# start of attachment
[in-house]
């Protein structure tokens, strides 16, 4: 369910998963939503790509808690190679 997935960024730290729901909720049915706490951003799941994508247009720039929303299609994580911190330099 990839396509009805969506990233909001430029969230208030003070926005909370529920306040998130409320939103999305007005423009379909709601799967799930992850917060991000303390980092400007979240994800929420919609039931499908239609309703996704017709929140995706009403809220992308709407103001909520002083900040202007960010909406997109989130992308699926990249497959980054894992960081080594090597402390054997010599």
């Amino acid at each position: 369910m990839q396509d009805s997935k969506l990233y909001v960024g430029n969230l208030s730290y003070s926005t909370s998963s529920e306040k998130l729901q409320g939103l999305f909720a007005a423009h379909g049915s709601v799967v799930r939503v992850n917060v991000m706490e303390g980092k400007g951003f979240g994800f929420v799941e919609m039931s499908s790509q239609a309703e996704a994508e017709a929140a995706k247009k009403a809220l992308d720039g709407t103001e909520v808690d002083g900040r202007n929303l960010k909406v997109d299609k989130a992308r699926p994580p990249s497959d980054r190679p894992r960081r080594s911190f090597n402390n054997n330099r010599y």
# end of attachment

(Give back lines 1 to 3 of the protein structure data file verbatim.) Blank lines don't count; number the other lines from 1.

[in-house]
């Protein structure tokens, strides 16, 4: 369910998963939503790509808690190679 997935960024730290729901909720049915706490951003799941994508247009720039929303299609994580911190330099 990839396509009805969506990233909001430029969230208030003070926005909370529920306040998130409320939103999305007005423009379909709601799967799930992850917060991000303390980092400007979240994800929420919609039931499908239609309703996704017709929140995706009403809220992308709407103001909520002083900040202007960010909406997109989130992308699926990249497959980054894992960081080594090597402390054997010599």
């Amino acid at each position: 369910m990839q396509d009805s997935k969506l990233y909001v960024g430029n969230l208030s730290y003070s926005t909370s998963s529920e306040k998130l729901q409320g939103l999305f909720a007005a423009h379909g049915s709601v799967v799930r939503v992850n917060v991000m706490e303390g980092k400007g951003f979240g994800f929420v799941e919609m039931s499908s790509q239609a309703e996704a994508e017709a929140a995706k247009k009403a809220l992308d720039g709407t103001e909520v808690d002083g900040r202007n929303l960010k909406v997109d299609k989130a992308r699926p994580p990249s497959d980054r190679p894992r960081r080594s911190f090597n402390n054997n330099r010599y």